Faith history

Reading the Bible

Have you ever sat down and documented your personal faith history? I’m not talking about Church teaching; but what that teaching has meant to you alongside your own life experience. Looking back, you will see a pattern of spiritual growth that is universal and yet uniquely you.

My own journey has been like this:

When I was 4 the sky was a roof and on the other side was a place called Heaven.

Jesus lived there with his father God and the angels. Jesus was the children’s friend. I prayed to him every night: “Gentle Jesus, meek and mild, look upon a little child…”

But I was a bit scared of God. He told my mother I had scribbled on the wallpaper.

When I was 10 I had a Bible and I was supposed to read it right through every year. I could almost do that if I skipped the laws and the begat books. I really liked the Gospel of John. The words seemed to go through me like a great wind.  I loved Jesus but didn’t much like God. Being God, he would have known that Adam and Eve were

going to disobey him, and then he had his son killed to make up for that.

When I was 20, I was a Sunday School teacher who looked for positive Bible stories to tell children. I didn’t want them to be scared of God. I now understood much of the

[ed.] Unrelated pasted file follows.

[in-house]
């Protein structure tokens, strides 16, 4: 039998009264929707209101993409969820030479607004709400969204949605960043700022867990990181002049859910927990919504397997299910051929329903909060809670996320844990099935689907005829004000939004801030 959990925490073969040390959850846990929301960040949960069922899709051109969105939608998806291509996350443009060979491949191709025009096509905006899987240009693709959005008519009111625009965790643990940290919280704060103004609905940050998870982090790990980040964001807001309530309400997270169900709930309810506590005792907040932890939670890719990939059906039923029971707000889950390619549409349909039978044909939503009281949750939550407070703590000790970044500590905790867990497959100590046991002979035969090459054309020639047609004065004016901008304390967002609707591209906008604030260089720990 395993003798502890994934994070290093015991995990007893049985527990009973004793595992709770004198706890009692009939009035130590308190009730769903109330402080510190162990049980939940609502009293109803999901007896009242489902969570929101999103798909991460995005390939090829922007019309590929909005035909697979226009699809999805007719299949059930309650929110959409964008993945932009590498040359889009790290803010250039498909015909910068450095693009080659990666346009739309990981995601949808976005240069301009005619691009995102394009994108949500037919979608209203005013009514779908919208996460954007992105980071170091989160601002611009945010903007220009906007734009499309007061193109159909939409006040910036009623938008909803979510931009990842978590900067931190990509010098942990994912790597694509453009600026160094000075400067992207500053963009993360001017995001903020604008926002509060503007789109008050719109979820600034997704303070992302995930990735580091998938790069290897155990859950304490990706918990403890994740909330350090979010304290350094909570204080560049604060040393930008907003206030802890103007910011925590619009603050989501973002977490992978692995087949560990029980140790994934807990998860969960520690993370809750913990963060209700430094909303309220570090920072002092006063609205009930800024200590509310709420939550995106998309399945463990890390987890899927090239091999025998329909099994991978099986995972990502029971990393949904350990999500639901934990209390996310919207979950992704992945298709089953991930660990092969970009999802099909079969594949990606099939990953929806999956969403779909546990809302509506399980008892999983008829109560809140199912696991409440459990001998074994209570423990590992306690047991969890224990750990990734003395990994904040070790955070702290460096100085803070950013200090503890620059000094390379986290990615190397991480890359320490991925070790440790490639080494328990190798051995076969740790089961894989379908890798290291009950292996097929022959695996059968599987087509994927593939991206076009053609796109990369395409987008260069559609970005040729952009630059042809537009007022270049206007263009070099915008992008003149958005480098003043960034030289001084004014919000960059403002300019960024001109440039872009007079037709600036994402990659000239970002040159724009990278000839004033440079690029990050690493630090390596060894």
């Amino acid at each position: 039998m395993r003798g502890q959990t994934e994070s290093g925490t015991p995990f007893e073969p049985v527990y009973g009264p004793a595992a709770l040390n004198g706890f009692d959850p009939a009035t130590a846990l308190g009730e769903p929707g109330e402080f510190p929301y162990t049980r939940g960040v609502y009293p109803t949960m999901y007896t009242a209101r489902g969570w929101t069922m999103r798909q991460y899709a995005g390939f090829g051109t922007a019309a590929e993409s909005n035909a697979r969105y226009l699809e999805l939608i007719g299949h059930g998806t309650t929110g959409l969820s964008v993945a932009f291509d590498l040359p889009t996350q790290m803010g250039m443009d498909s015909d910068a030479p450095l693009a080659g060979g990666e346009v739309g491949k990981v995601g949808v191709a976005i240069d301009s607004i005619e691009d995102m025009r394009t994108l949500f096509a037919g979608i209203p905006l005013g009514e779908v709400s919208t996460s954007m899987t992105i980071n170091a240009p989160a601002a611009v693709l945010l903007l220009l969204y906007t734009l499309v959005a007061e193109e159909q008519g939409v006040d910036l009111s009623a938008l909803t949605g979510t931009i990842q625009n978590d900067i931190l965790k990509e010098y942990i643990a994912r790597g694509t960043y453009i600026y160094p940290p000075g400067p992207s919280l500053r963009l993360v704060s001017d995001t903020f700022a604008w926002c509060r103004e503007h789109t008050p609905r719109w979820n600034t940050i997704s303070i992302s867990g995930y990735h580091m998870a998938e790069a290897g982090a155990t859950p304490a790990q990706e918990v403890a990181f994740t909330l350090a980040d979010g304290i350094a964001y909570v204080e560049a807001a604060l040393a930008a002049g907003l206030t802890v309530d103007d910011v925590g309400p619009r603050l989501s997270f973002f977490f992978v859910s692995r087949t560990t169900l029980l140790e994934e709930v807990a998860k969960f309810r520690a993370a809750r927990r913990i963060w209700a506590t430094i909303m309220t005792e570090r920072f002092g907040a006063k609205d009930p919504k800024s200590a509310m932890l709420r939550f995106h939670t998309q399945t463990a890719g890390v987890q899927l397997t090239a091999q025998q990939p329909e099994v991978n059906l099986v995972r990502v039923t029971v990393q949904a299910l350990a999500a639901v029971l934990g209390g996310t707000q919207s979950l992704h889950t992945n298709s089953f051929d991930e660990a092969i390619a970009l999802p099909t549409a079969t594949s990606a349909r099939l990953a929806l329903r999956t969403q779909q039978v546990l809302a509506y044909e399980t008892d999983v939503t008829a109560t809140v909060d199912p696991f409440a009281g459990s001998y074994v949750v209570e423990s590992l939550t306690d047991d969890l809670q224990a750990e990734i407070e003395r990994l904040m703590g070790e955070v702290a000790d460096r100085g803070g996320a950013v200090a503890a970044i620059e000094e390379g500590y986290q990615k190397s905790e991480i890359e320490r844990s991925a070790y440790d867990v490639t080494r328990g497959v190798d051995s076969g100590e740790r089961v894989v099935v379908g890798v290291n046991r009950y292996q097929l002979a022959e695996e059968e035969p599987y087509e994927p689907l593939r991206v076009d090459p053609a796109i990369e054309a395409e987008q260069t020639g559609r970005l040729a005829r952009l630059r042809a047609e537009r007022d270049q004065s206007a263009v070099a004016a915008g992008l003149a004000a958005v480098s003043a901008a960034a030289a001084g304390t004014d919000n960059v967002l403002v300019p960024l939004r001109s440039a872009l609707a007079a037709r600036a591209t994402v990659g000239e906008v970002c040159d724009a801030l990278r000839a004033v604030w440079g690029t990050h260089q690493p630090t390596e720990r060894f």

Bible as the faith history of a nation and not a collection of books dictated by God.

Jesus was still my closest friend, and God was best described by the beauty and grandeur of nature. Silent “listening” prayer had become important.

At 30, I lived on a farm with my husband and four beautiful children. The Christian teaching I’d grown up with was like a coat that was too tight for me. I read about other religions, borrowing books on Buddhism, Hinduism, Judaism. I sensed Jesus in all of them as “the Word made flesh.” For a while I dropped the word “God” because it carried too much baggage, and substituted expressions like “First Cause,” “Prime Mover”, Cosmic Consciousness.”  Eventually I went back to ‘God” because it was simpler.

In my early 40s I’d come through a period of severe loss that had removed a lot of the clutter in my thinking. I still read religious material, including the Bible, but was reading it now as parable. I felt a strong presence in me and everything else that I could only name as Jesus. The writings of the Mystics led me to the Catholic Church where I came home to sacred mystery.

From 50 – 80? The journey in the church continues with the path getting wider. Tensions still arise on the surface but beneath them there is peace and a sense of a love too big for words.

I suggest you reflect on your own faith history. However you’ve judged the past, you will see the hand of God in all of it. Your life journey has been a personal form of “sacred text.”

  • Joy Cowley is a wife, mother, grandmother, great-grandmother and retreat facilitator.
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